"Within the Dark Mind" starts out kind of mid-paced, keeping an utterly cold feeling with the guitar riffs. The vocal delivery perfectly captures the grim and diabolic nature of the lyrics. This song conveys a deep desire to see the sun forever extinguished, as shadows creep over the frozen landscape, swallowing the world for eternity. The latter half of the song sees limited bursts of the more typical barbaric pace that Immortal is known for, which strongly contrasts the atmosphere created up until that point, allowing those moments to make more of an impact.
Bitter cold guitar riffs begin the song "In My Kingdom Cold". Open-arpeggios quickly transition to thrashier moments, before flowing into icy tremolo riffs. The winter ambiance is aided by the incredible lyrics.
"In my kingdom cold...
At the mountains of madness
This kingdom is mine..."
"Antarctica" tells a tale of the frozen continent moving and spreading across the world, taking all under its icy dominion. It may not be very Nordic, yet this subject matter could not be more fitting. The song begins with a very eerie synth intro, accompanied by the sound of frigid winds. The riffs have sort of a somber tone, though heavy enough to represent the massive glaciers depicted in the lyrics. The keyboards from the intro seem to continue on, flowing beneath the surface, adding to the dark and epic feeling. Near the end, the song becomes very still and calm, as the bass rumbles beneath the acoustic section, with Abbath's dry croaking.
Sons of Northern Darkness is brought to its conclusion with the majestic epic, "Beyond the North Waves". This reaches back to the earliest days of Immortal, being somewhat reminiscent of "A Perfect Vision of the Rising Northland" in all its glory, having a similar feeling to Viking-era Bathory. The song begins with the sound of waves gently crashing against the side of a ship. For anyone that has sailed across the North Sea, you know the cold purity of those waters. This feeling is evoked by these sounds. The accompanying acoustic guitar sounds almost as if it was recorded under water. The guitar riffs crush you with their frozen might. This is slow and mid-paced, engendering the sense that one is being taken on a great journey. The brief tremolo riffs that blow through, like winter winds, chill your flesh. Lyrically, this may be one of the most powerful pieces in this band's history. Rather than the mythical realm of Blashyrkh and tales of fantasy, this song remains rooted firmly in actual Norse history and pagan ideology.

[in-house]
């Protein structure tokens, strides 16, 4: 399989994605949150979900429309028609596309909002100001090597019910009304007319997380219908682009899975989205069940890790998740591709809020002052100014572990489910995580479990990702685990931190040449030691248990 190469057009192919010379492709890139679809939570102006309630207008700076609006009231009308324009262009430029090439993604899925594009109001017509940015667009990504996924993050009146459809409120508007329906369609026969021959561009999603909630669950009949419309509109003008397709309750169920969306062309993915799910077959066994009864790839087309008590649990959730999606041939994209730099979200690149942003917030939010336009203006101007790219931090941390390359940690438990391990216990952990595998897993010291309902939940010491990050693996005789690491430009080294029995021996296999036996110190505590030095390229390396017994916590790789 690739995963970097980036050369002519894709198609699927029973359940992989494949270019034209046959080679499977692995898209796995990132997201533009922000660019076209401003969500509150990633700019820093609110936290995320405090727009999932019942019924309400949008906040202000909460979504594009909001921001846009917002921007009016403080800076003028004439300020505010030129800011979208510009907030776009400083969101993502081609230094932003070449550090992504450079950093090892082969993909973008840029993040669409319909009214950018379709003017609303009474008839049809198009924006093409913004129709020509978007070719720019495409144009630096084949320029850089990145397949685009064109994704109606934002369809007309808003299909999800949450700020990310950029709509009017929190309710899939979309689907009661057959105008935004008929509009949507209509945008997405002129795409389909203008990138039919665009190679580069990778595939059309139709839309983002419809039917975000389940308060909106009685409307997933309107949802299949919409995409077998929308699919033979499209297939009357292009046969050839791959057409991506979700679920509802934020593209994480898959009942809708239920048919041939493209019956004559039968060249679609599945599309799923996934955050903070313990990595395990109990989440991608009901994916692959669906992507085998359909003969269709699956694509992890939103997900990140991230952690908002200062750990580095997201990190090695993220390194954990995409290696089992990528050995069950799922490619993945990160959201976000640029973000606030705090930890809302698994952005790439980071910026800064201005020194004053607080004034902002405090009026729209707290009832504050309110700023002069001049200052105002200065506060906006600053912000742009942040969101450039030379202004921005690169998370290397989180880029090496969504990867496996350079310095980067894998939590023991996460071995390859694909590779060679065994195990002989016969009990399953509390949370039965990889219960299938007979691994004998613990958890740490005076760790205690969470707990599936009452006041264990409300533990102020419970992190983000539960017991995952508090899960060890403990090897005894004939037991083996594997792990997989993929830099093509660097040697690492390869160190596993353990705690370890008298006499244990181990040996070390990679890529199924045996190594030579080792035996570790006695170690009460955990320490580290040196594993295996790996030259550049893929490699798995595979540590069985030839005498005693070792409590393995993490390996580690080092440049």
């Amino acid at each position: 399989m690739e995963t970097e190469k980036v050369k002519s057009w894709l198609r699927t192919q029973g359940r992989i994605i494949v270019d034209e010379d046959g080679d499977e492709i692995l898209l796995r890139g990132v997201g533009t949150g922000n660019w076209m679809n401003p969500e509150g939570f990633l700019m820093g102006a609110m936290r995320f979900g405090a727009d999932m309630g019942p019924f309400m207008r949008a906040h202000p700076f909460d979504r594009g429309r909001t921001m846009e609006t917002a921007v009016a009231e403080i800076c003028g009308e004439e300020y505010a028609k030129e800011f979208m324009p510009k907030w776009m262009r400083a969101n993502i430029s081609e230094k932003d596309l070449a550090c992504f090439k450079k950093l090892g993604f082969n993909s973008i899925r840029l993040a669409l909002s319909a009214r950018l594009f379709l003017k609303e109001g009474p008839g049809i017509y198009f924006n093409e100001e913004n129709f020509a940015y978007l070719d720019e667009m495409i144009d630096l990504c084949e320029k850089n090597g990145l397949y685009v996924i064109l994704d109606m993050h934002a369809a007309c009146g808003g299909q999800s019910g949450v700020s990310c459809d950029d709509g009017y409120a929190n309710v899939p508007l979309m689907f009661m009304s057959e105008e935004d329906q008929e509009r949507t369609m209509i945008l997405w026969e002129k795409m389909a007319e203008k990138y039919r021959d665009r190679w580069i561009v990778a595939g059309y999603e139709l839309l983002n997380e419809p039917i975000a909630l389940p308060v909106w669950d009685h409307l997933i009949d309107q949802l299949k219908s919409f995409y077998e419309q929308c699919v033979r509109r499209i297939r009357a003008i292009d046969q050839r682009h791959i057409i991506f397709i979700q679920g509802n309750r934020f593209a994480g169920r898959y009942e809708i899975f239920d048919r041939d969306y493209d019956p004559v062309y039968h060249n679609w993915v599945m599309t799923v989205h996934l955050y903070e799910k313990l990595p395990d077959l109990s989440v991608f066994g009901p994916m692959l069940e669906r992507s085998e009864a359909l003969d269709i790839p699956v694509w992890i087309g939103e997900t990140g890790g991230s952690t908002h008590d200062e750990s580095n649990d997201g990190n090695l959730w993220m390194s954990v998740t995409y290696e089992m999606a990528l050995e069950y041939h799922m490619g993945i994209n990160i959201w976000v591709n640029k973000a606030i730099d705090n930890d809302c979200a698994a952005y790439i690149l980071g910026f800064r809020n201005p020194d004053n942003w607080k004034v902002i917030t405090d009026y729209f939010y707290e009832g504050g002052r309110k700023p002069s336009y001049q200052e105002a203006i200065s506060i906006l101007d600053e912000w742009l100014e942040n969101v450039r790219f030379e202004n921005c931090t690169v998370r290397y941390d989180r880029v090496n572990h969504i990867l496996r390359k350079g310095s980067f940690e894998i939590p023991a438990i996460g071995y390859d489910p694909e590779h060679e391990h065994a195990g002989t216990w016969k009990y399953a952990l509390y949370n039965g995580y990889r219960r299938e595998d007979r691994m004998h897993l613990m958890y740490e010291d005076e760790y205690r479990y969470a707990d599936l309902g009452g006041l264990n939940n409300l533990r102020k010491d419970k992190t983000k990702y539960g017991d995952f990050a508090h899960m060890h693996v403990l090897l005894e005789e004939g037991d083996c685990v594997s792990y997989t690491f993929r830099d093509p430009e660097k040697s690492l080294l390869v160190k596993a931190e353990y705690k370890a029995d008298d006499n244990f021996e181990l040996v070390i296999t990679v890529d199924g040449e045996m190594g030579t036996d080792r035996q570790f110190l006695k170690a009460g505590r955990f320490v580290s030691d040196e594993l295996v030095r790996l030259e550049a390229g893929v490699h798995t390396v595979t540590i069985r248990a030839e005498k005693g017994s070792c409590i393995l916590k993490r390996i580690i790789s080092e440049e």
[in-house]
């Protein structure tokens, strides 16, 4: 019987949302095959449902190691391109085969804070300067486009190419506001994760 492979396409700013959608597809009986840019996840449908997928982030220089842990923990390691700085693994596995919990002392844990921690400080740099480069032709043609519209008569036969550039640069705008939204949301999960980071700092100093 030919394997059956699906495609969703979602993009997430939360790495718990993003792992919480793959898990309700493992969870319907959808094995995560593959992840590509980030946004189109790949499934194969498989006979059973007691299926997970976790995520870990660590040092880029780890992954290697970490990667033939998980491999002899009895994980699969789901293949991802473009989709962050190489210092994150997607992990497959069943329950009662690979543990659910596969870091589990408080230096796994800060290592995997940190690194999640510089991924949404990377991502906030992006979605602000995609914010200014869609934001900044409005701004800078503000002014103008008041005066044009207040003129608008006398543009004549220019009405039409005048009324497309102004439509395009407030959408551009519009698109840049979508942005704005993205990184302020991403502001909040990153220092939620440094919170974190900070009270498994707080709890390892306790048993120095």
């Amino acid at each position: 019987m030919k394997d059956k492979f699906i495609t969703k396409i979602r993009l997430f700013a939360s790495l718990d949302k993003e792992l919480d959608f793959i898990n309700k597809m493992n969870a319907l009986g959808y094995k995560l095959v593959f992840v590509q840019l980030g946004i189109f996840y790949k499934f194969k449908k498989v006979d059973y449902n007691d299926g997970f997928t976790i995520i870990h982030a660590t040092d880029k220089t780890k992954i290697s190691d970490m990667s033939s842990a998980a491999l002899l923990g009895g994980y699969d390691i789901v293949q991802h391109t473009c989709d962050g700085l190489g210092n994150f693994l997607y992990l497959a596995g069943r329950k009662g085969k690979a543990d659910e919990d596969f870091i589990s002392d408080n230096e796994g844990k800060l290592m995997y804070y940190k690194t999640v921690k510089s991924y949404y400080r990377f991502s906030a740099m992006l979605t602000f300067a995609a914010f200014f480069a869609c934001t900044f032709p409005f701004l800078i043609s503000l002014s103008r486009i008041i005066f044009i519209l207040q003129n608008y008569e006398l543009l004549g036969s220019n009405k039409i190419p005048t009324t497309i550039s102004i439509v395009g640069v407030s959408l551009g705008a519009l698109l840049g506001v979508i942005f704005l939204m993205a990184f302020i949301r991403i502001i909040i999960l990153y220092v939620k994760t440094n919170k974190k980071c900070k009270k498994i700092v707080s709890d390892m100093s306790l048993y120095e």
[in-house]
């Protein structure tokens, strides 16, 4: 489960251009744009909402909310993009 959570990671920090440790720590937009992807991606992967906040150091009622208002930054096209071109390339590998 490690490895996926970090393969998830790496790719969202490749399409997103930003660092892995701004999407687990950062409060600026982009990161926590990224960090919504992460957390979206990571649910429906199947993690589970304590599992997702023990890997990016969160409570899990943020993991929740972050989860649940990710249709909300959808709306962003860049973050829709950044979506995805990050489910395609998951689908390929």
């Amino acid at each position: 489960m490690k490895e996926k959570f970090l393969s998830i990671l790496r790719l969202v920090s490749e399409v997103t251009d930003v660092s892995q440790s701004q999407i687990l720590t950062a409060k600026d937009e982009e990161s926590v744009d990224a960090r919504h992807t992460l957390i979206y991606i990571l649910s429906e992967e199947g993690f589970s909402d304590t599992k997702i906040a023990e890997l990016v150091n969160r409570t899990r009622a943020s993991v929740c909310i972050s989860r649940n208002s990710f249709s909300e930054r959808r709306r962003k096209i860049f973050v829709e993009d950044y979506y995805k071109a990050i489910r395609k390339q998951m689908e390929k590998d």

"For he who battles for his land, his pride and for his men
Shall be remembered and stand eternally named
In the legends of our land"
The open-arpeggio riffs, in the latter half of the song, truly envelope you in the cold and dark waters of the North. The clean, spoken part only adds to this utterly epic atmosphere. The solo that follows captures this feeling, perfectly. The lyrics serve as a proper epitaph for what may very well be the climax of Immortal's musical career. It is quite fitting that the last song on their final album leaves you in such an awe-inspired state.